Alpha 7 Nicotinic Receptors and MAP Kinase in AD Models
One of the major advances in neurobiology in the last century was the formation of the general theory that changes in synaptic connections between neurons underlie information storage in the central nervous system (CNS). By studying the mechanisms of long-lasting synaptic plasticity in model systems, researchers can generate insights into the mechanisms of learning and memory. Dr. Sweatt's past research indicates that four protein kinases play particularly prominent roles in synaptic plasticity and memory. These kinases are designated as PKA, PKC, CaMKII, and ERK MAPK. This project involves the role of the alpha7 nicotinic acetylcholine receptor in regulating these protein kinases. Alpha7 nicotinic acetylcholine receptors are abundant in the hippocampus and in cholinergic neurons from the basal forebrain, and these structures are particularly vulnerable to the ravages of Alzheimer's disease. Dr. Sweatt is now testing the hypothesis that beta-amyloid peptide directly activates the alpha7 nicotinic acetylcholine receptor and leads to the disruption of memory-related biochemical processes.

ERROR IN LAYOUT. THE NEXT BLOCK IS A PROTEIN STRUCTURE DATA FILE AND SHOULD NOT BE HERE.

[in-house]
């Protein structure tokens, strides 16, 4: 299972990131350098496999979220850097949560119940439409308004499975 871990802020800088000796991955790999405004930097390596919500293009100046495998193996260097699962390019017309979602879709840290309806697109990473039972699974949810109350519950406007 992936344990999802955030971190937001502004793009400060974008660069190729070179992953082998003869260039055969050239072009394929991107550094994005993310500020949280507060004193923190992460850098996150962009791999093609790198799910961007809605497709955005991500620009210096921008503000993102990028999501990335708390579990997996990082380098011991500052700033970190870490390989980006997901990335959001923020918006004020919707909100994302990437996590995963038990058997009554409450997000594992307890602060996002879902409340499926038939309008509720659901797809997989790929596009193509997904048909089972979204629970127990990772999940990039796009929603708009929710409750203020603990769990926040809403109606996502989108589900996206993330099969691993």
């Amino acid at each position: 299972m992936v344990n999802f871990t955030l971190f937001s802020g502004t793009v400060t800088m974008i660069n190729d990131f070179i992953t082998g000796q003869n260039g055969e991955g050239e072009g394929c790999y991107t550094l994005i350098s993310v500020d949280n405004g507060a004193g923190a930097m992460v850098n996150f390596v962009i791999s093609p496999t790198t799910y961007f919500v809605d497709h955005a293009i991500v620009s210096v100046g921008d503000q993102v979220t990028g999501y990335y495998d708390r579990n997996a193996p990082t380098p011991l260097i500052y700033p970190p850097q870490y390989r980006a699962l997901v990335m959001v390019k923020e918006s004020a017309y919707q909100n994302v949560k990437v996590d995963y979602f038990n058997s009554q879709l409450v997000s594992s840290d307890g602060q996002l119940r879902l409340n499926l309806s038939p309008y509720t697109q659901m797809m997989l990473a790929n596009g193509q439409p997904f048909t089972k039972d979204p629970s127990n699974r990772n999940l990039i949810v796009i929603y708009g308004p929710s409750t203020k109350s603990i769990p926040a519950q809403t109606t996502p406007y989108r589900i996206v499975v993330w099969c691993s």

Marschang, P., Brich, J., Weeber, E.J., Sweatt, J.D., Shelton, J.M., Richardson, J.A., Hammer, R. E., and Herz J. (2004) Normal development and fertility of knockout mice lacking the tumor suppressor gene LRP1b suggest functional compensation by LRP1. Mol. Cell Biol. 24(9):3782-3793.
First published on: June 10, 2008
Last modified on: September 2, 2010